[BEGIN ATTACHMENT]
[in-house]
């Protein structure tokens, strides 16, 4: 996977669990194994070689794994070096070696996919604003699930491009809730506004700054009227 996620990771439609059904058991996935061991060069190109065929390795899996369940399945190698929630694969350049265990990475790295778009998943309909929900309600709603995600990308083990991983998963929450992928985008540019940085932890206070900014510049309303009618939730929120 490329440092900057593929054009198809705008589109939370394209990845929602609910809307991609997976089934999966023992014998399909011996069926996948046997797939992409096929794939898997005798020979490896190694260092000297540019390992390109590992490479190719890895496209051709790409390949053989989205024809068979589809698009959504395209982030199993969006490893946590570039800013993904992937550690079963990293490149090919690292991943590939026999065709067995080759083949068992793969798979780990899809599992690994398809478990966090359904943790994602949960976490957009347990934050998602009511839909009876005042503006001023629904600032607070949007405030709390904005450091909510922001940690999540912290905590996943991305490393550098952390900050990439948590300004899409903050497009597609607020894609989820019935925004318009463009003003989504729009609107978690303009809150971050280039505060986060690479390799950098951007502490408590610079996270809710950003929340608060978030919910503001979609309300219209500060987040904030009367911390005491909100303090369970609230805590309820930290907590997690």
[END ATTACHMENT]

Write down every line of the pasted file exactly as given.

[in-house]
């Protein structure tokens, strides 16, 4: 996977669990194994070689794994070096070696996919604003699930491009809730506004700054009227 996620990771439609059904058991996935061991060069190109065929390795899996369940399945190698929630694969350049265990990475790295778009998943309909929900309600709603995600990308083990991983998963929450992928985008540019940085932890206070900014510049309303009618939730929120 490329440092900057593929054009198809705008589109939370394209990845929602609910809307991609997976089934999966023992014998399909011996069926996948046997797939992409096929794939898997005798020979490896190694260092000297540019390992390109590992490479190719890895496209051709790409390949053989989205024809068979589809698009959504395209982030199993969006490893946590570039800013993904992937550690079963990293490149090919690292991943590939026999065709067995080759083949068992793969798979780990899809599992690994398809478990966090359904943790994602949960976490957009347990934050998602009511839909009876005042503006001023629904600032607070949007405030709390904005450091909510922001940690999540912290905590996943991305490393550098952390900050990439948590300004899409903050497009597609607020894609989820019935925004318009463009003003989504729009609107978690303009809150971050280039505060986060690479390799950098951007502490408590610079996270809710950003929340608060978030919910503001979609309300219209500060987040904030009367911390005491909100303090369970609230805590309820930290907590997690």